We wish to draw the Honorable Chancellor's attention to the fact that while members of the Students Unity Against Rapists are being handed expulsion orders and show cause notices, the expulsion orders issued against members of another students' group are being withdrawn. We think that both these actions are linked. Most teachers who live on campus are aware of the fact that after the caretaker government took over in July, the university administration was mostly pre-occupied with protecting its goons from any acts of vengeance from oppositional quarters. We would also like you to know that there is deep-seated anger and resentment amongst particular groups of people at Jahangirnagar towards the students who had participated in the 1998 student movement. This includes members of the university administration and was borne out by the manner in which it dealt with the 1999 student movement which had protested against the raise in student fees, and also, by later events. We witnessed one such incidence on the 26th of August when students belonging to a particular group attacked members of the Students Unity Against Rapists outside the Social Science Faculty building. The former attacked the latter again outside the Pritilata women's hall of residence a few hours later. The police forces which have been called in by the university administration to maintain peace and stability on campus remained passive observers on both occassions. At this very moment, as we write to you, the attackers continue to intimidate and terrorise members of the Students Unity Against Rapists.

We wish to let you know that the invitation extended to the concerned student of the English department was undoubtedly an act of provocation on the part of the university authorities. We use the word, "invitation" with care, and with deliberation. We do not think that a student who was accused of having committed rape can return to campus without having received a go-ahead from influential people on campus. Besides, according to university examination rules, the concerned person is an "irregular" student and, as such, he forgoes the right to sit for tutorial examinations. It was the flouting of these rules at the very beginning when he returned to campus that made the situation volatile. In previous years, the university authorities have made special arrangments to conduct examinations of alleged rapists outside campus. Secondly, although the university administration has now issued an order that he will not be allowed to sit for the exams, it has simultaneously cracked down on the protestors. We think that the university authorities, ridden and often petrified by their own factionalism and in-fighting, are liable to term any students movement as a conspiracy. By doing this they not only evade their own responsibilities, they also thereby attempt to secure and consolidate their own narrow, group interests. The administration's actions have corrupted the academic environment at Jahangirnagar, they have halted our attempts to reduce the session jam, and have caused serious damage to the teacher-student relationship. It is in this context that we wish to draw the Honourable Chancellor's attention to the anti-education, and pro-rapist stance of the university authorities. We call for the withdrawal of expulsion notices served to all those students who fight against rape and terrorism. We also call for freedom from rapists and terrorists and their campus patrons.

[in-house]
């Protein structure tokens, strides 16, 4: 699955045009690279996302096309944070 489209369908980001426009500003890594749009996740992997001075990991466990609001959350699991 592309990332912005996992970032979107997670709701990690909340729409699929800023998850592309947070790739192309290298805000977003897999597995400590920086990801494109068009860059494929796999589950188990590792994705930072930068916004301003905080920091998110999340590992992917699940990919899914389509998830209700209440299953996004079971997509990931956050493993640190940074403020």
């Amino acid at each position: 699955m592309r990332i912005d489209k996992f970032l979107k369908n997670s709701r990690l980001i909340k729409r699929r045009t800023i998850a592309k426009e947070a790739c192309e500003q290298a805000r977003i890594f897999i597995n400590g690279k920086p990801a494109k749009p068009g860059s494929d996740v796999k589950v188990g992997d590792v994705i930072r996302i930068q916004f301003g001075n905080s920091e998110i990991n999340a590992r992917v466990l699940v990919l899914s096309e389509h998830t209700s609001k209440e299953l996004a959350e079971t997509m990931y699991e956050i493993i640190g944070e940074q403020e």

Authors:

Anu Muhammad : Department of Economics
Rahnuma Ahmed : Department of Anthropology
Naseem Akhter Hussain : Department of Government and Politics
Amir Hossain : Department of Economics
Nurul Hoque : Department of Economics
Sayeed Ferdous : Department of Anthropology
Sharmind Nilormee : Department of Economics
Mirza Taslima Sultana : Department of Anthropology
Mafruhi Sattar : Department of Pharmacy
Rayhan Raine : Department of Philosophy
Manosh Chowdhury : Department of Anthropology

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Photo: Azizur Rahim Peu/ Drik